Support for hydrogen came from unexpected quarters in 2021. British luxury vehicle manufacturer Jaguar reported last June that its Land Rover brand would be developing a prototype of a hydrogen-powered Defender. CEO Thierry Bolloré had previously announced plans to decarbonize all vehicle models by 2036 as part of his Reimagine strategy. However, the first all-electric version of an SUV is not due to launch until 2024 at the earliest. Nick Rogers, who heads up JLR’s product development, told vision mobility magazine: “It’s absolutely really, really important; we truly believe that hydrogen has a real place and opportunity, particularly in the bigger vehicles.”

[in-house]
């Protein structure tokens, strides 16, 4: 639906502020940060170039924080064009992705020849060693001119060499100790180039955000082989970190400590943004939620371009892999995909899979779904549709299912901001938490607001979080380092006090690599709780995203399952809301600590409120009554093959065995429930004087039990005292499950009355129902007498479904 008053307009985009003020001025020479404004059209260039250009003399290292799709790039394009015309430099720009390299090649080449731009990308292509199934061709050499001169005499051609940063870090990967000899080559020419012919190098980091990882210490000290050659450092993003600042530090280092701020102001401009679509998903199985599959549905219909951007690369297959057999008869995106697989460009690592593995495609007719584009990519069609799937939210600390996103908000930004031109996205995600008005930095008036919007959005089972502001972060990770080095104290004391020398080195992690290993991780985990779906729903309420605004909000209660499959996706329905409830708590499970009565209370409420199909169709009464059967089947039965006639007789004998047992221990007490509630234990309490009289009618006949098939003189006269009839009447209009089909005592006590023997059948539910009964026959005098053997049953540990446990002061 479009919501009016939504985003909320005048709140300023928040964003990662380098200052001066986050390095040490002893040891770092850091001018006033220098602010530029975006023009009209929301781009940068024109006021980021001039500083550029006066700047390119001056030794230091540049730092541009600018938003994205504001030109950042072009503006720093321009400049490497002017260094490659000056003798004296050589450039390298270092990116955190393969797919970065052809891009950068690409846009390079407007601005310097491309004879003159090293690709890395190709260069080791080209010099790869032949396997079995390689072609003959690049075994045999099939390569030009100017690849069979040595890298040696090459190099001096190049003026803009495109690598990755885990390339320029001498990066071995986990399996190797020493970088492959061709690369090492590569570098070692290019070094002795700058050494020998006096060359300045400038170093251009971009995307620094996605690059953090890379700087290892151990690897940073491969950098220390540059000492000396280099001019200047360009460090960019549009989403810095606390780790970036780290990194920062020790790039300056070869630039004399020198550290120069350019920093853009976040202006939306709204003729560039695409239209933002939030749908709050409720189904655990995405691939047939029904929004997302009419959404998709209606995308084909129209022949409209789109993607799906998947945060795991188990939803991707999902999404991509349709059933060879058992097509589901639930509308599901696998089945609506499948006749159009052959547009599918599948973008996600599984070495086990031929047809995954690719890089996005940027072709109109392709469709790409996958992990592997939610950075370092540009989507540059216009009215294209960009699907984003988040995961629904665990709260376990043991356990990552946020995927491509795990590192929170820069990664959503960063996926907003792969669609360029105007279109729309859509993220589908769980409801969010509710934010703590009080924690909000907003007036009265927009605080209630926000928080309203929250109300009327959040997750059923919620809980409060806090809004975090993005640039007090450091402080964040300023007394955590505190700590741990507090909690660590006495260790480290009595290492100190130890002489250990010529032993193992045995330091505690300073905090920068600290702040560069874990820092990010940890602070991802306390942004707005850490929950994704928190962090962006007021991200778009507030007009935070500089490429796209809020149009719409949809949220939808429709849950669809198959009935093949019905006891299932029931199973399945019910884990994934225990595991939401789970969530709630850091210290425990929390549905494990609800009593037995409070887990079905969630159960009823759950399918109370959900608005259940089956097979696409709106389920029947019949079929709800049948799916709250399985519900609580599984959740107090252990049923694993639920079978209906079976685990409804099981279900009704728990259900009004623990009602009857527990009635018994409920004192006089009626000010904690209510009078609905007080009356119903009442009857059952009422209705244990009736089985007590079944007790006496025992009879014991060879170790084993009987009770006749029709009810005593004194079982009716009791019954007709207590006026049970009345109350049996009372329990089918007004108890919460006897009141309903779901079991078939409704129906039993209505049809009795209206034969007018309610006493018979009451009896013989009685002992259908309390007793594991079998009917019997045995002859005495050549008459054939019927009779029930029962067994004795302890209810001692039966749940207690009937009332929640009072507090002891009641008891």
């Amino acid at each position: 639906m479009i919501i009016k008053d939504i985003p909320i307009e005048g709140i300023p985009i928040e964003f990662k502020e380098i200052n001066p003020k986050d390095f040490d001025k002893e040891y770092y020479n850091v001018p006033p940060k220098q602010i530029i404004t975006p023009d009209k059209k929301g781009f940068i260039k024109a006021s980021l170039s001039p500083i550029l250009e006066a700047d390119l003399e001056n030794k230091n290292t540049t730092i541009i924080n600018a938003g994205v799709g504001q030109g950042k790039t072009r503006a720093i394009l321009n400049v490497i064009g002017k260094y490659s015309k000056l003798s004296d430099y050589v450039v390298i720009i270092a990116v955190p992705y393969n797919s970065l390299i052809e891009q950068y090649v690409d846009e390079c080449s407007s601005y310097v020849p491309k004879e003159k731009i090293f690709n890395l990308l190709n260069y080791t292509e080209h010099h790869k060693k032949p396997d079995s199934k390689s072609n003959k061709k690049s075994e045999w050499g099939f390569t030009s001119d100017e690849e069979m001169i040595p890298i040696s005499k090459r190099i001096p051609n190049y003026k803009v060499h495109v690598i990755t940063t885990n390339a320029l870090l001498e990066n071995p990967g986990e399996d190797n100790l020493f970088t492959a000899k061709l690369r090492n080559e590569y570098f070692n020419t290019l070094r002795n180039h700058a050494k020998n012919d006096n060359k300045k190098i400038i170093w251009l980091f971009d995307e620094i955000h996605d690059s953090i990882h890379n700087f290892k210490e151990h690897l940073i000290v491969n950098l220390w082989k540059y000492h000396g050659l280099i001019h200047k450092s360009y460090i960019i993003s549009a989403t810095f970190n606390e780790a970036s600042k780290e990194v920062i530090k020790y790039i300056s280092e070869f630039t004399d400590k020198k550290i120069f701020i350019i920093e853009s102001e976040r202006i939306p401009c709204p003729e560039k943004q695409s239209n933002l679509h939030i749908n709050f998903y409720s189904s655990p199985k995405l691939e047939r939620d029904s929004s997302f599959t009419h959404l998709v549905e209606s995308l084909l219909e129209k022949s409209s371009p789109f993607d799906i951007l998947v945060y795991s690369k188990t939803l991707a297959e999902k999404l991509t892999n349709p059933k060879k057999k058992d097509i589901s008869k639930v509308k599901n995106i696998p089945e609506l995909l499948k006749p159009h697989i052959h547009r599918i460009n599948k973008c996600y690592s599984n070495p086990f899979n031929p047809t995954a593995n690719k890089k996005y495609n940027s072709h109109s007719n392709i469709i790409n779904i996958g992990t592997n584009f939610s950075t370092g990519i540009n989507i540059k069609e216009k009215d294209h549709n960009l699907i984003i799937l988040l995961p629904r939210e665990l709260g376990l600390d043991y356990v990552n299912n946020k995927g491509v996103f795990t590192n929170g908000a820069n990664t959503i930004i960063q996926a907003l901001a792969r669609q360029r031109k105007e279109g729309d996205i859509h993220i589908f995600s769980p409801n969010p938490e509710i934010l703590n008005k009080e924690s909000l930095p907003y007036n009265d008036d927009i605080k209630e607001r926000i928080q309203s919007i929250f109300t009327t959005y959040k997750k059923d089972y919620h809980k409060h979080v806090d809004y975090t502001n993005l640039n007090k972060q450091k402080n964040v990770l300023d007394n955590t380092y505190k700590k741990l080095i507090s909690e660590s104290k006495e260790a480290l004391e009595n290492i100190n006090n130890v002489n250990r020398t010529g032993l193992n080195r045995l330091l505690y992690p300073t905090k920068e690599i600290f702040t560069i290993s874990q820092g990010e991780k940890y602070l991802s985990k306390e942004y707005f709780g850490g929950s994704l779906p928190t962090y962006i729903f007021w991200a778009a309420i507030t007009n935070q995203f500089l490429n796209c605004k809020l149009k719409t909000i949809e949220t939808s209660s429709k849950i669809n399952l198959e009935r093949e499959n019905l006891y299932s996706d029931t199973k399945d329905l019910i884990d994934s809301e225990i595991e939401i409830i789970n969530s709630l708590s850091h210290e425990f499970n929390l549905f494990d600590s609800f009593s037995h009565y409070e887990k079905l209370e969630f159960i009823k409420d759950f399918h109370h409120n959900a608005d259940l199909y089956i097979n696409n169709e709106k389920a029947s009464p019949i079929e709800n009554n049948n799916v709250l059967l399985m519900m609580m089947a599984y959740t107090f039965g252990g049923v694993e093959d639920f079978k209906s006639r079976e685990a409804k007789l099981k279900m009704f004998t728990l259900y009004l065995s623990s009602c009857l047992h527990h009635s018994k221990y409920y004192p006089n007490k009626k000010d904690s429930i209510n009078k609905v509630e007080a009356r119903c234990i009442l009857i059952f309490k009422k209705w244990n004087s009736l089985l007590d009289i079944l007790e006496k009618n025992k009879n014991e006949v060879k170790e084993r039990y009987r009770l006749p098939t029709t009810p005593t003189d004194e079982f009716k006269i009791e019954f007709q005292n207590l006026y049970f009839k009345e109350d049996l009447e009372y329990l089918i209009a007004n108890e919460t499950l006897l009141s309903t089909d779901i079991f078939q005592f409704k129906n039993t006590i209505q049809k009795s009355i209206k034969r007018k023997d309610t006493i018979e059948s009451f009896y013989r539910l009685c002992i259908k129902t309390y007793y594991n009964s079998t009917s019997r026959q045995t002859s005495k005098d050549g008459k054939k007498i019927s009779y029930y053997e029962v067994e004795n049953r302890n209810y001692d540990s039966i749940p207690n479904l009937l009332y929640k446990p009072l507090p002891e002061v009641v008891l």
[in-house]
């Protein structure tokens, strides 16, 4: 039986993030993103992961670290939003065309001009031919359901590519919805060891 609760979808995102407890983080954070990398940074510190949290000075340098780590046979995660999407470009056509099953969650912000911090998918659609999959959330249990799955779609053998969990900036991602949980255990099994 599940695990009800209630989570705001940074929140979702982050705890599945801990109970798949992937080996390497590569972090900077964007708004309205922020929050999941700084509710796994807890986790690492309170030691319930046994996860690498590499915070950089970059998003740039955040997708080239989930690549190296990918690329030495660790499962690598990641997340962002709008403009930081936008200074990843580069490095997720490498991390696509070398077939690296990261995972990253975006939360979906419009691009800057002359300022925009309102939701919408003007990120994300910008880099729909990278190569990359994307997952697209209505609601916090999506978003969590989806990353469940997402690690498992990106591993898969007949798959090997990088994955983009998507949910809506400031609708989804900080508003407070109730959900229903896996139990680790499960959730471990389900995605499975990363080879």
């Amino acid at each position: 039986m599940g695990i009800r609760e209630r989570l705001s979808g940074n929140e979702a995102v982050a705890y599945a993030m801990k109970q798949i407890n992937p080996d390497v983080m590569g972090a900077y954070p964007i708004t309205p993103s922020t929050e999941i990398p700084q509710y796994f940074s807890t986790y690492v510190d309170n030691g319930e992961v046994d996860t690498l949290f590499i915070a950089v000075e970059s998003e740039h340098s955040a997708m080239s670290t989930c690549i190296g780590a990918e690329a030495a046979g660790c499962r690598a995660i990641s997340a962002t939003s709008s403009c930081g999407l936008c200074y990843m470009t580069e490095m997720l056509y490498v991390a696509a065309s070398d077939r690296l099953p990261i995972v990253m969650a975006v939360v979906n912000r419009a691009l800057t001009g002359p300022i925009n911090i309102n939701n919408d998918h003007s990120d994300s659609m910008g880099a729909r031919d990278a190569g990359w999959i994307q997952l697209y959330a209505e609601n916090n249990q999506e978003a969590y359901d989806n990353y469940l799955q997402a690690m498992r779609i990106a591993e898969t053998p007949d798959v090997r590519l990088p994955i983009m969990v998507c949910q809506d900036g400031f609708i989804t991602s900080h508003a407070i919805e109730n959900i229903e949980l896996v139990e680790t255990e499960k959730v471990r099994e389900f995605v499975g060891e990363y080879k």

Similar noises are being heard from Russia. It was there, at an economic forum in September 2021, that luxury automaker Aurus presented its hydrogen-propelled car. An SNA journalist reported that Aurus Hydrogen has a range of over 370 miles (600 kilometers). According to a statement by Denis Manturov from the Russian trade ministry, this model, which has been developed by the Russian automotive research institute NAMI, could go into series production within a few years. Nevertheless, this would initially take the form of a hybrid vehicle.